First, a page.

THE EDGE OF SEVENTEEN
Written and directed by Kelly Fremon Craig
Out September 30
In this ode to teen-girl angst, Hailee Steinfeld stars as Nadine, a prickly high schooler whose life is upended when she walks in on her BFF Krista (Haley Lu Richardson) hooking up with her brother Darian (Blake Jenner). As we learn in flashbacks, Nadine has never been outgoing or laid back; even as a child, she butted heads with her mother (Kyra Sedgwick) and was always outshined by Darian’s athletic popularity. Krista is actually Nadine’s only friend, so it especially smarts when she develops feelings for Darian. Left to her own devices, Nadine unravels—she latches on to her sardonic history teacher (Woody Harrelson), drums up drama with a lovestruck classmate (Hayden Szeto), and stalks her dreamy emo crush (Alexander Calvert).
According to everyone around her, including herself, Nadine is a selfish, damaged screw-up, and she acts accordingly. Unfortunately, the writing isn’t strong enough for Nadine to realize her ultimate form, the Unlikeable Female Protagonist (see Young Adult or Heathers for some prime examples). Instead, she’s just an aggressively unpleasant teen in purposefully mismatched clothes. Plus, there are no James-Spader-style baddies lurking around Nadine’s suburban Portland high school for her to fight against—she’s just an asshole. The Edge of Seventeen is to be commended for even attempting a coming-of-age story with a character like Nadine at its center. And though it does lean on voiceover exposition and flashbacks that don’t quite fly, and the characters don’t feel fully fleshed out, it’s cool to see the little girl from True Grit all grown up—almost, anyway. –Jenni Miller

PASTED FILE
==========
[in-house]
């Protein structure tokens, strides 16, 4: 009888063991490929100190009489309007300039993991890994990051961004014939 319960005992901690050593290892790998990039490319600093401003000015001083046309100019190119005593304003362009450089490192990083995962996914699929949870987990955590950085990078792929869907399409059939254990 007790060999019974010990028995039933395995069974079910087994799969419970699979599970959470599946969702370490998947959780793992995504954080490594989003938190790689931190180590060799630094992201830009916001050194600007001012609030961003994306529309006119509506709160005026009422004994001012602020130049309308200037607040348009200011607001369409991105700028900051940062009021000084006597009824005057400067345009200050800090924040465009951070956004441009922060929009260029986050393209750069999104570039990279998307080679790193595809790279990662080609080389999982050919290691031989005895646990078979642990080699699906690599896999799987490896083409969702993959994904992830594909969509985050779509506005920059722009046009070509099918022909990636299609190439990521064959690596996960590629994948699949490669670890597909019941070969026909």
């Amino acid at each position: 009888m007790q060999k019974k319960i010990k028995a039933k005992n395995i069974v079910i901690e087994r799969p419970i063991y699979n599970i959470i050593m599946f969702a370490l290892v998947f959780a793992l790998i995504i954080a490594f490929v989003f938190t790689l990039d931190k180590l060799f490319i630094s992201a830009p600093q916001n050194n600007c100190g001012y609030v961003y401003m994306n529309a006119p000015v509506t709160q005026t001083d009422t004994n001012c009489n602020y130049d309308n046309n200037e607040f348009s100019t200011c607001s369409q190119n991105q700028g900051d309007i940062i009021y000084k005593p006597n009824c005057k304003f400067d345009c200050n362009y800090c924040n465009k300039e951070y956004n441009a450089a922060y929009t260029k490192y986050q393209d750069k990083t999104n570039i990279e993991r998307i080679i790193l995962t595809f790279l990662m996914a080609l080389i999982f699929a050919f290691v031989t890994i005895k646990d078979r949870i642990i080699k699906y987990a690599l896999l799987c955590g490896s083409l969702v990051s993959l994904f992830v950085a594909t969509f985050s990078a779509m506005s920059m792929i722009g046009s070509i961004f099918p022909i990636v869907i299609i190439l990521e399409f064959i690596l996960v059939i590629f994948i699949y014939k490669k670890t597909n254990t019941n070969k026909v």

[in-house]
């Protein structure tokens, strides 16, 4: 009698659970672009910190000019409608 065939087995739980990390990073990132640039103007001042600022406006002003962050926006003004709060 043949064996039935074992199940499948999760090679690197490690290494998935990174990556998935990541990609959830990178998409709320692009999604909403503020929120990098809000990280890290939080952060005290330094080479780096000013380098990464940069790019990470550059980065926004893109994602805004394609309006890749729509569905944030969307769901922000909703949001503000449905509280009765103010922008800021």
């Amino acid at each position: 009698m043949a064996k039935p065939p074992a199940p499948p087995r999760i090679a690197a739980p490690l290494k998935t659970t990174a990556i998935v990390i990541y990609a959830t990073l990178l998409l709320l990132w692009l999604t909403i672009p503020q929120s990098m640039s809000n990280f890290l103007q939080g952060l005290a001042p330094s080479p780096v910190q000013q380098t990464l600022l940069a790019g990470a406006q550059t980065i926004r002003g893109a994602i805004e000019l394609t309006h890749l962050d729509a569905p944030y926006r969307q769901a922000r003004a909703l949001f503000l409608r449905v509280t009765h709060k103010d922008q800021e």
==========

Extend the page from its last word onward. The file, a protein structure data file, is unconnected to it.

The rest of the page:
PHOTO: JOE ANDERSON
This article originally appeared in the October/November 2016 print edition of BUST Magazine. Subscribe today!
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